In particular, the defendant argues that the amended information did not set forth the factual basis underlying each count of sexual assault in the second and fourth degree. By the defendant's account, N's testimony that the defendant assaulted her every day and sometimes multiple times a day for a period of six years amounts to approximately 7575 instances of alleged sexual assault. Moreover, the defendant asserts that there were at least eleven factual scenarios that could have supported the charges of sexual assault in the second degree. He argues that, because the state did not set forth the specific factual underpinnings of each count of sexual assault, he was unable to narrowly tailor his defense “to challenge [N's] veracity with respect to [the alleged] incidents.” Specifically, the defendant argues that some of the jurors may have “disbelieved [N's] claim of anal penetration based on a complete lack of physical evidence supporting this claim, while others may have used it as a factual basis for convicting the defendant of counts two, three, or four,” which alleged sexual assault in the second degree. Consequently, the defendant argues, the jury may have returned a nonunanimous verdict by agreeing that the defendant was guilty of each count, but disagreeing about which acts supported that verdict.
We first conclude that the defendant's claim that he was deprived of his constitutional right to notice fails under the third prong of Golding. If the defendant desired greater specificity with respect to the facts underlying each claim, then he should have filed a motion for a bill of particulars or a written request for the facts underlying each count. See Practice Book §§ 41–5, 41–20 and 36–19. His failure to avail himself of these procedural protections constituted waiver, and thus, this claim fails under the third prong of Golding. See State v. Holness, 289 Conn. 535, 543, 958 A.2d 754 (2008) (“a constitutional claim that has been waived does not satisfy the third prong of the Golding test” [emphasis omitted] ); State v. Young, 191 Conn. 636, 646, 469 A.2d 1189 (1983); State v. Bazemore, supra, 107 Conn.App. at 454–55 (defendant waived claim that duplicitous information deprived him of constitutional right to notice where he failed to file motion for bill of particulars). We thus conclude that the defendant was not deprived of his constitutional right to notice.
We further conclude that the defendant's right to a unanimous verdict was not violated when the court failed to instruct the jury that its verdict must be unanimous as to the facts underlying each count for which it returned a guilty verdict. “Regarding a court's instruction to a jury prior to its deliberations, we have not required a specific unanimity charge to be given in every case․” (Internal quotation marks omitted.) State v. Senquiz, 68 Conn.App. 571, 589, 793 A.2d 1095, cert. denied, 260 Conn. 923, 797 A.2d 519 (2002). “In State v. Famiglietti, 219 Conn. 605, 619–20, 595 A.2d 306 (1991), we set forth a multipartite test to determine whether a trial court's omission of a specific unanimity charge warrants a new trial. We first review the instruction that was given to determine whether the trial court has sanctioned a nonunanimous verdict. If such an instruction has not been given, that ends the matter. Even if the instructions at trial can be read to have sanctioned such a nonunanimous verdict, however, we will remand for a new trial only if (1) there is a conceptual distinction between the alternative acts with which the defendant has been charged, and (2) the state has presented evidence to support each alternative act with which the defendant has been charged.” (Internal quotation marks omitted.) State v. Dyson, 238 Conn. 784, 792, 680 A.2d 1306 (1996).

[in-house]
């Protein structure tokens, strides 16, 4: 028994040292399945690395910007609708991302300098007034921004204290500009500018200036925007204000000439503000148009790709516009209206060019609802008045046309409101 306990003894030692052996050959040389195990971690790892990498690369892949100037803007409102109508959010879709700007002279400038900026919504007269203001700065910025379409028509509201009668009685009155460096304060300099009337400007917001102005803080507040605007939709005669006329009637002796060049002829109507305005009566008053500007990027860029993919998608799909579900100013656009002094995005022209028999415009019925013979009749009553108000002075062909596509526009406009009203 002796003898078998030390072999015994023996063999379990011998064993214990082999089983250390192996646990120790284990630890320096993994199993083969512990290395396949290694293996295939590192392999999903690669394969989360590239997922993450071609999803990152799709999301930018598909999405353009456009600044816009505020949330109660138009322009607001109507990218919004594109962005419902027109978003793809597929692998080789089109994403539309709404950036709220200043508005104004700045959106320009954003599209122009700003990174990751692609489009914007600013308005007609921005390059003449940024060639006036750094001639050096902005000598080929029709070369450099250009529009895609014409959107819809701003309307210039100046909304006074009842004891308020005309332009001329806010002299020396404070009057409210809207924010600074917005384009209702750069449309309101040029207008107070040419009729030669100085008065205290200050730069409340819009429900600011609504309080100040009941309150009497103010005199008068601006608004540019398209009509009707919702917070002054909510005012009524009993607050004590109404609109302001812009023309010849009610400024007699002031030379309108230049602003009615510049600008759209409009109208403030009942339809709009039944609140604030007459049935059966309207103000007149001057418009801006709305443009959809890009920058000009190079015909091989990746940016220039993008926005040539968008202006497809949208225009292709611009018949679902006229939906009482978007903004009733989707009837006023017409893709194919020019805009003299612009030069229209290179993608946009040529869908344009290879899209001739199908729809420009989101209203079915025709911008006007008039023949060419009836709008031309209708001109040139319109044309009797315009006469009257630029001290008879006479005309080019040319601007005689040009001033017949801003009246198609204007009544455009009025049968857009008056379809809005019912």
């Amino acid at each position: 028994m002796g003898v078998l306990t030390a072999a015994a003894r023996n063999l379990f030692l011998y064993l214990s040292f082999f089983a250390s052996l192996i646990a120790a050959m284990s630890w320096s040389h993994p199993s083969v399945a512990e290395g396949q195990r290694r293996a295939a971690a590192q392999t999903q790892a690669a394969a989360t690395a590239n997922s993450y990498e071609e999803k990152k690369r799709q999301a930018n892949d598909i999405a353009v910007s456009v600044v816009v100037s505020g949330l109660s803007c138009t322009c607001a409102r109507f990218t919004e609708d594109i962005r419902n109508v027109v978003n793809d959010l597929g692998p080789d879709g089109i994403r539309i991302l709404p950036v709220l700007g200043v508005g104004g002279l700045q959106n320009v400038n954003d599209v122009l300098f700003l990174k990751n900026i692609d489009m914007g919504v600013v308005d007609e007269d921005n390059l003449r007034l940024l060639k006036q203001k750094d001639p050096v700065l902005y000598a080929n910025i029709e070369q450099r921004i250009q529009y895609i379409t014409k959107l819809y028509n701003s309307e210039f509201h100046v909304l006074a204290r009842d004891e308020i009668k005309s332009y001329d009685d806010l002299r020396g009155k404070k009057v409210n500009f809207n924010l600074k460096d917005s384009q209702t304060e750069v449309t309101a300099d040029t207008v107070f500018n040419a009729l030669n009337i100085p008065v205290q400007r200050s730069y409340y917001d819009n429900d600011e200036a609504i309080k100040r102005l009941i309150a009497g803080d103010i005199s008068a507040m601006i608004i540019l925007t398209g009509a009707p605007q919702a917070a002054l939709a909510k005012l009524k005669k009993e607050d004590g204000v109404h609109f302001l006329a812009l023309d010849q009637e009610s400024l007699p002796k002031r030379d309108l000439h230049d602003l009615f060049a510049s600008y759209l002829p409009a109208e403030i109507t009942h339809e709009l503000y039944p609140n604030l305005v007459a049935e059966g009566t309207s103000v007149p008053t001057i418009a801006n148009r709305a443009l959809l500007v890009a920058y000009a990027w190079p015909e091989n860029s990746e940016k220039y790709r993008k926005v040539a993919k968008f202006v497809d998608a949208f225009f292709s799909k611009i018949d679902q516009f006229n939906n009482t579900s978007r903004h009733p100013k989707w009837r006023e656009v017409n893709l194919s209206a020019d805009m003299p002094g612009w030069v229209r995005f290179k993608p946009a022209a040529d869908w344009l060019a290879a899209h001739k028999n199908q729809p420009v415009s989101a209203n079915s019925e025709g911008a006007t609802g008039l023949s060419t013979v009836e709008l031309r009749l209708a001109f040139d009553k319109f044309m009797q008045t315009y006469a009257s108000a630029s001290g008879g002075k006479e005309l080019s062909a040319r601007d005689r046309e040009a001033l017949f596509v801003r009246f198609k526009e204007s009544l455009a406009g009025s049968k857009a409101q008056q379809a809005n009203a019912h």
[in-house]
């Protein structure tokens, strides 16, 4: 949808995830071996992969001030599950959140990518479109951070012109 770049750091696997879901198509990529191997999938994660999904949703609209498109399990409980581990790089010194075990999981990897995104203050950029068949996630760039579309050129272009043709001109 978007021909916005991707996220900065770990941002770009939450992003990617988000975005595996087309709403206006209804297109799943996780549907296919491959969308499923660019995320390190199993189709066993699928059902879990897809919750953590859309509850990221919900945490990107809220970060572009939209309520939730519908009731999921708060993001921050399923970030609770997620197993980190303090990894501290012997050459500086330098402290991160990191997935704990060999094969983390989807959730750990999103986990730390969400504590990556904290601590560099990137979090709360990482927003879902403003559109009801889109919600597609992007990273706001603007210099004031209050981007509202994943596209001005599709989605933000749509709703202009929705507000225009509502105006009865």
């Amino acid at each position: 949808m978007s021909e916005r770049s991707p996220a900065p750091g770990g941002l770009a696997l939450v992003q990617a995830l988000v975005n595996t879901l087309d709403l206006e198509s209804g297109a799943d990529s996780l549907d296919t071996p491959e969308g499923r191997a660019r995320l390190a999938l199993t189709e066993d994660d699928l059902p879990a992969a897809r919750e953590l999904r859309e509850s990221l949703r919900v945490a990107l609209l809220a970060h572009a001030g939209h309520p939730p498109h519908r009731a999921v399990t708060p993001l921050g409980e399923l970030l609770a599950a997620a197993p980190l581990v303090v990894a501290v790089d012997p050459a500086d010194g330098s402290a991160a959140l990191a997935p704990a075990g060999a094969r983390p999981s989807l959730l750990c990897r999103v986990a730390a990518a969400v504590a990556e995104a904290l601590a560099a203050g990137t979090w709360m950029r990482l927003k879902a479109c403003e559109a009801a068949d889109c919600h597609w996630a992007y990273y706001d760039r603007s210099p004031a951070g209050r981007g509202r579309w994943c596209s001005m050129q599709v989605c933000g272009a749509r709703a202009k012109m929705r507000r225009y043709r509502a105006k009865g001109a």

“This court is required to conclude, when reviewing a court's instruction to the jury, that [t]he absence of language expressly sanctioning a nonunanimous verdict means that the defendant has not met the first part of the Famiglietti test.” (Internal quotation marks omitted.) State v. Senquiz, supra, 68 Conn.App. at 589; see State v. Reddick, 224 Conn. 445, 454, 619 A.2d 453 (1993); State v. Cramer, 57 Conn.App. 452, 461, 749 A.2d 60, cert. denied, 253 Conn. 924, 754 A.2d 797 (2000). Here, there is no express language in the court's jury charge sanctioning a nonunanimous verdict. Cf. United States v. Gipson, 553 F.2d 453, 458–59 (5th Cir.1977), discussed in State v. Anderson, 211 Conn. 18, 34–35, 557 A.2d 917 (1989) (court instructed jurors that they could disagree as to particular acts constituting violation of crimes charged and still return guilty verdict). To the contrary, the court instructed the jury that each count of sexual assault must be considered separately and independently of the other counts; that the jury must unanimously agree that each element of the crimes charged was proven beyond a reasonable doubt; and that the interrogatories for each count must be answered unanimously. Before releasing the jury into deliberations, the court emphasized that its verdict must be unanimous. Moreover, following the jury's verdict, the panel affirmed that its verdict was unanimous on each count.